The carrier frame 25 is arranged to move vertically :lative to the support posts 16 and 17. In this connection, ydraulic jack unit 62 is provided, this jack having an (tensible rod 63 which is secured to the cross member 4. Both cylinders 55 and 62 are conventionally actu- ;ed, such as by the handle mechanism shown at 65.

In operation, the open end of the U-shaped base frame [ember is moved so as to straddle the tractor tire and re tire engaging lugs are then positioned so as to be in :asonably close contact with the rim portion 59, as shown FIGURE 3. The handle 65 is then actuated or moved as to extend the cam head 53 outwardly, thus pivotally )reading the arms 41 and 42 at their cam follower ends, 1d correspondingly causing a converging of the tire igaging lugs 47-47. When the tire is firmly in place, it

removed from the vehicle, and thereafter jack 62 is :tuated to elevate the clamped tire from the ground surcc to permit movement of the support rack to a remote cation.

The feature of the link arms 35 and 36 permits versaity of operation of the device so as to permit its use ith a variety of sizes of tires. Furthermore, the pivotal aft 31 accommodates pivotal motion of the clamping echanism, when this occurs.

It will be seen, therefore, that the support rack of the 'esent invention is compact, rugged, and capable of haning a variety of sizes and configurations of large vehicle res.

What is claimed is:

'1. Support means for retaining and moving rimmed :hicle tires comprising:

(a) a support frame having a generally vertical support post secured thereto and a carrier frame adapted for up and down movement relative to said support post;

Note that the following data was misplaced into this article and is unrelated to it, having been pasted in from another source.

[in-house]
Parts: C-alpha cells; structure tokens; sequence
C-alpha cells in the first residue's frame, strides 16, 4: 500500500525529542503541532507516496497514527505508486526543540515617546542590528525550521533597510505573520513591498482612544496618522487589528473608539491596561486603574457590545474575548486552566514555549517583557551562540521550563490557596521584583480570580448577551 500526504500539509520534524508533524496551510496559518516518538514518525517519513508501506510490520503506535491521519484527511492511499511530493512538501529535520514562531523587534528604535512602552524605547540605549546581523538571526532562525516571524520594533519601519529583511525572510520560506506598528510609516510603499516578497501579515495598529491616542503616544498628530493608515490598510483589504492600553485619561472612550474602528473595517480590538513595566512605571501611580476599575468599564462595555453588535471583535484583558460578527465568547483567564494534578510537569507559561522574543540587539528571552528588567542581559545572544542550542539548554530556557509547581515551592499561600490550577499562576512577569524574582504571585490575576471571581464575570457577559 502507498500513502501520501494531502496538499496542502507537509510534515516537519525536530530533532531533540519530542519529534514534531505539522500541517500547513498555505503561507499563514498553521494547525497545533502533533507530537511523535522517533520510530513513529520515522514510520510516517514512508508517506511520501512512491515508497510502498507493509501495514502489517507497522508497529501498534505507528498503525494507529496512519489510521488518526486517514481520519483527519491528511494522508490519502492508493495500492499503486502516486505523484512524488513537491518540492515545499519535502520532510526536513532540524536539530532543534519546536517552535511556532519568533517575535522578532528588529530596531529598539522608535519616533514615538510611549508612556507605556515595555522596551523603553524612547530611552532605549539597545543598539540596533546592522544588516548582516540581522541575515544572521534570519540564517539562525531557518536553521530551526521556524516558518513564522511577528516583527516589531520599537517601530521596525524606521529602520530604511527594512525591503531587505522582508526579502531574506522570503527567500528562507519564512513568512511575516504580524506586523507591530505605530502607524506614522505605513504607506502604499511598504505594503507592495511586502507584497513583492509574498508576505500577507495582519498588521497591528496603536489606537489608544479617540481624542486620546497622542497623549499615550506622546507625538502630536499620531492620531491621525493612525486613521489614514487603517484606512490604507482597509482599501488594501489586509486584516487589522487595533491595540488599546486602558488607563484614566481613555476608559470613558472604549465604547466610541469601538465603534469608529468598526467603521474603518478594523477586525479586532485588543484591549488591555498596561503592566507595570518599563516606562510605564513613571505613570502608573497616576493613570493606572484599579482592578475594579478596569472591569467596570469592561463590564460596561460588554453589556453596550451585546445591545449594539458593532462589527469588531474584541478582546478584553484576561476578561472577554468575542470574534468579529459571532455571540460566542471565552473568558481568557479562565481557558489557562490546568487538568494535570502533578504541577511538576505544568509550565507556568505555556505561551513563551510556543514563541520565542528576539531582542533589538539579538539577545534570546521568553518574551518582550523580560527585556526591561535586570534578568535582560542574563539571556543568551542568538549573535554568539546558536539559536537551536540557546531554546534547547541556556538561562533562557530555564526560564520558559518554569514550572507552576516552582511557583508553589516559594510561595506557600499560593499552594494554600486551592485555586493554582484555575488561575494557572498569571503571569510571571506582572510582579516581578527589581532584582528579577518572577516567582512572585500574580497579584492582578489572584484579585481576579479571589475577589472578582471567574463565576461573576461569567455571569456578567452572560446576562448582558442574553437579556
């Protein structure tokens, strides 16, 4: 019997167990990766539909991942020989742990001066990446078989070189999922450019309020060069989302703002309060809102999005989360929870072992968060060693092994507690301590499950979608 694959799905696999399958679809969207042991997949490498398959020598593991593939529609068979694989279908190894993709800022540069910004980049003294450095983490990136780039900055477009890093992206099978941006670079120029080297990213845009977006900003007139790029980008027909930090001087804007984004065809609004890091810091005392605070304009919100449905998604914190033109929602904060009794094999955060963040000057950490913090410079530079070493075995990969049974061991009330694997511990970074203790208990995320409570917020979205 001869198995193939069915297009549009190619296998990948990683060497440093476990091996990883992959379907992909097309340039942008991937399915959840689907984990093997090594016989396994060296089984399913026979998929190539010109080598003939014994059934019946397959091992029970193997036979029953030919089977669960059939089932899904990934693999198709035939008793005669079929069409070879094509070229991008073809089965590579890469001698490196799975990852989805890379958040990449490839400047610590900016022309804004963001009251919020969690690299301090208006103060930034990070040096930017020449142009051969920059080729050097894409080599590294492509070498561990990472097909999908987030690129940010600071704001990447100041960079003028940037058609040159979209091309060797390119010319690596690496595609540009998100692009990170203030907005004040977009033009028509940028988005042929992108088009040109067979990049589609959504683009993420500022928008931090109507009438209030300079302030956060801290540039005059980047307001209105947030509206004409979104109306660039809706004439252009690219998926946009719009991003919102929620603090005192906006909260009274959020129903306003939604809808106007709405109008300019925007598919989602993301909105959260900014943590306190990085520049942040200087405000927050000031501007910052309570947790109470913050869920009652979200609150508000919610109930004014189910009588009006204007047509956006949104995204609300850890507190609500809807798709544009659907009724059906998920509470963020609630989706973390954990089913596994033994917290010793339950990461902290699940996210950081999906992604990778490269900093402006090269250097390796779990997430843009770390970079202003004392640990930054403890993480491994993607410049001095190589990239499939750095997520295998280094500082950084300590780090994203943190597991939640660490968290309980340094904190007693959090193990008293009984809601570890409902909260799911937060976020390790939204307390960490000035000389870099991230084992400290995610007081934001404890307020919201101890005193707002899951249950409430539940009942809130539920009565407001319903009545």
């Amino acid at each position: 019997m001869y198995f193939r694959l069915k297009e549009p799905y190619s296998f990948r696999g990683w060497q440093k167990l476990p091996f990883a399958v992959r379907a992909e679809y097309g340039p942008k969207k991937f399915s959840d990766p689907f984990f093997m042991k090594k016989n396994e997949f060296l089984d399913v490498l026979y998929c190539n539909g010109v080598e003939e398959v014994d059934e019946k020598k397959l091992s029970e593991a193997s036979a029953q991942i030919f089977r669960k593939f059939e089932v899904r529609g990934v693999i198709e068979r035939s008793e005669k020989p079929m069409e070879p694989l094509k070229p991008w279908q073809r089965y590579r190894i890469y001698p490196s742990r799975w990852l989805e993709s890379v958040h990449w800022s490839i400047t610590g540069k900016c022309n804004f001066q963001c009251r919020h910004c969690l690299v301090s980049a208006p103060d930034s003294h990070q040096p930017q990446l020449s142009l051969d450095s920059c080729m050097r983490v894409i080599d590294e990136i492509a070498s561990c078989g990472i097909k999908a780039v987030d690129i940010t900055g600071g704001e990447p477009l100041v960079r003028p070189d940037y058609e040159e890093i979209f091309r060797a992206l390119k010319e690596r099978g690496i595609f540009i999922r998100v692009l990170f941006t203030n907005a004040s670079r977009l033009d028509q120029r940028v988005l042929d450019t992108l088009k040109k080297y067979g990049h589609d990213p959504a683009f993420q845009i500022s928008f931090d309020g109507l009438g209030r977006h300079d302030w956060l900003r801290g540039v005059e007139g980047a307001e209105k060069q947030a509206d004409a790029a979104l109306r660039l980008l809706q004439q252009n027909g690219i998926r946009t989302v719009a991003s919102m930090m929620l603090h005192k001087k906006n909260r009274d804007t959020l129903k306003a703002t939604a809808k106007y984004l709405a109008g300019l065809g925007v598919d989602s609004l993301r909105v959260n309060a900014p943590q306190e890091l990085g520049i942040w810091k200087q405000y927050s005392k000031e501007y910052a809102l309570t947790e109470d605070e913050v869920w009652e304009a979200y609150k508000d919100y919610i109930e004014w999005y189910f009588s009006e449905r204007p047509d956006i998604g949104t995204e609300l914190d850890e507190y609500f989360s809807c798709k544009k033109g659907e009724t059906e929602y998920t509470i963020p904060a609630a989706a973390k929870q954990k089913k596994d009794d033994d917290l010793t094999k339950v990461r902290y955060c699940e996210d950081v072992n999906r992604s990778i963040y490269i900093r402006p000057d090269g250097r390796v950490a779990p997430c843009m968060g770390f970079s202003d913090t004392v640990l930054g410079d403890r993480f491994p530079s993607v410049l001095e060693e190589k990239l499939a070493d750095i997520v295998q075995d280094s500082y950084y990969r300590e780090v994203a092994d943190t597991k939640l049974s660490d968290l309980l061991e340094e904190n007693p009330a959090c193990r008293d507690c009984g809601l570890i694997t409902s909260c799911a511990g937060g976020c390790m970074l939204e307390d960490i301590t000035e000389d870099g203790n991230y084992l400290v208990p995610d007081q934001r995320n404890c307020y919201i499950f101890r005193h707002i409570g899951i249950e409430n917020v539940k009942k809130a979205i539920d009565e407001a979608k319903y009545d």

(b) jaw means for engaging the inner diameter of a vehicle tire and retaining said tire in firmly engaged relationship therewith, said jaw means including a pair of pivotally mounted mutually opposed arms, each arm having a tire engaging end, an actuating end, and a mounting point therebetween for pivotally mounting the arm to one end of 1. link arm pivotally secured to said carrier frame, said tire engaging end having a pair of tire engaging lugs mounted thereon, and said actuating end having a cam follower mounted thereon, the jaw means being adapted to clampingly engage the inner diameter of a large vehicle tire;

(c) actuating means including cam means in contact with said cam follower and arranged to pivotally force said arms about said mounting point to cause convergence of said tire engaging ends;

((1) abutment plate means adjacent said carrier frame and arranged in opposed disposition to the tire engaging end of said arms for contacting the outer circumference of a vehicle tire retained by said jaw means, and a (e) means for controllably raising said carrier frame relative to said support posts.